A recent study suggests that occupational therapy was associated with lower 30-day hospital readmission rates for the three health conditions examined: heart failure, pneumonia, and acute myocardial infarction.

In the study, published in Medical Care Research and Review, researchers used Medicare claims and cost data to examine the association between hospital spending for specific services and 30-day admission rates for heart failure, pneumonia, and acute myocardial infarction.

The researchers evaluated 19 distinct spending categories (including occupational therapy) in 2,791 hospitals for the heart failure analysis, 2,818 hospitals for the pneumonia analysis, and 1,595 hospitals for the acute myocardial infarction analysis, according to a media release from the American Occupational Therapy Association.

The researchers included Andrew Rogers (Johns Hopkins University), Ge Bai (Johns Hopkins), Robert A. Levin (University of Maryland School of Medicine), and Gerard F. Anderson (Johns Hopkins).

In their analysis, they cite the following occupational therapy interventions that could play a role in reducing hospital readmissions: provide recommendations and training for caregivers; determine whether patients can safely live independently, or require further rehabilitation or nursing care; and address existing disabilities with assistive devices so patients can safely perform activities of daily living (e.g., using the bathroom, bathing, getting dressed, making a meal).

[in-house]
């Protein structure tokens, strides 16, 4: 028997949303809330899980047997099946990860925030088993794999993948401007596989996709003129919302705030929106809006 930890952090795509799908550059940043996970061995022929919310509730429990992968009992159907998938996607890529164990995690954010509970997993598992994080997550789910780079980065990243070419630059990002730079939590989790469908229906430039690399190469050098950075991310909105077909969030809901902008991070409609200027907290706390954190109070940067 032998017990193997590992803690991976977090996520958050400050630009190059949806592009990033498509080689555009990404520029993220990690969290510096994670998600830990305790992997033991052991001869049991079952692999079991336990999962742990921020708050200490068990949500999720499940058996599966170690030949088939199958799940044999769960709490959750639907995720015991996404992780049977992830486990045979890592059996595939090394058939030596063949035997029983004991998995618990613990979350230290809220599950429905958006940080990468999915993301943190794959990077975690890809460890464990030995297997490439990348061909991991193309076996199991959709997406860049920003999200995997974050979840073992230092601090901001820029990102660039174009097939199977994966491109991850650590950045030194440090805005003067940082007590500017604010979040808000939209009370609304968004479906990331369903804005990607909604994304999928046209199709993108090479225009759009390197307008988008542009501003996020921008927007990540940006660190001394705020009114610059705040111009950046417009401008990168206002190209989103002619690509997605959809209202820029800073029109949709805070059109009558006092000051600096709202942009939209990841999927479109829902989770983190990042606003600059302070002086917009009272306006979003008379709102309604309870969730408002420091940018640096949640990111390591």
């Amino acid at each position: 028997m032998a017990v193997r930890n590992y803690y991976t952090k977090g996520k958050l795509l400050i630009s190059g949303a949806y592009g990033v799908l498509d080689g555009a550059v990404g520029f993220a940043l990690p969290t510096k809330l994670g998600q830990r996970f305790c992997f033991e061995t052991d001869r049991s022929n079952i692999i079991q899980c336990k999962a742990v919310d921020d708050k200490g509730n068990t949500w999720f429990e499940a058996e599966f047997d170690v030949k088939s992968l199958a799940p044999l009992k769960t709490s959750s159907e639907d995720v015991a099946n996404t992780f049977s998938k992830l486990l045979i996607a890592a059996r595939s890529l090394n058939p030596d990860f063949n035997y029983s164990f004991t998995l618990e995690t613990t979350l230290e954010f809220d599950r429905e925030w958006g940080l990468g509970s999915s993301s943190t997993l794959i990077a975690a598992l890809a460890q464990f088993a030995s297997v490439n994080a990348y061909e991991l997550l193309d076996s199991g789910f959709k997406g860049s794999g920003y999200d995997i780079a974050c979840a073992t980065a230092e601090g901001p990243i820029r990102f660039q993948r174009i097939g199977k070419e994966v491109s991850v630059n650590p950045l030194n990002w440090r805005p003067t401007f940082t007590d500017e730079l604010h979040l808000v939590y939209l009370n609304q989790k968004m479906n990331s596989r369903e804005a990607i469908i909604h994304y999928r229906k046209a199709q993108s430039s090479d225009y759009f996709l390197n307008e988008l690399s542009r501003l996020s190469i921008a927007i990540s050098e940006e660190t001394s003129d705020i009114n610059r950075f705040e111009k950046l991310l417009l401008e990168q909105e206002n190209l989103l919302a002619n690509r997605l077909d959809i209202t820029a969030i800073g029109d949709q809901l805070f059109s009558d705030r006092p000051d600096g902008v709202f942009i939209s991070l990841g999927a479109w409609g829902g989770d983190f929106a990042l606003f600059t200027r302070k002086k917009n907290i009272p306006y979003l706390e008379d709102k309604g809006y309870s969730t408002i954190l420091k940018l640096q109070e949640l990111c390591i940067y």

Additional interventions include: perform home safety assessments before discharge to suggest modifications; assess cognition and the ability to physically manipulate things like medication containers, and provide training when necessary; and work with physical therapists to increase the intensity of inpatient rehabilitation.

The researchers state in the release that occupational therapy is “one spending category that affects both the clinical and social determinants of health,” and note that, “investing in occupational therapy has the potential to improve care quality without significantly increasing overall hospital spending.”

In addition, they share that, “occupational therapy places a unique and immediate focus on patients’ functional and social needs, which can be important drivers of readmission if left unaddressed.”

[Source: American Occupational Therapy Association]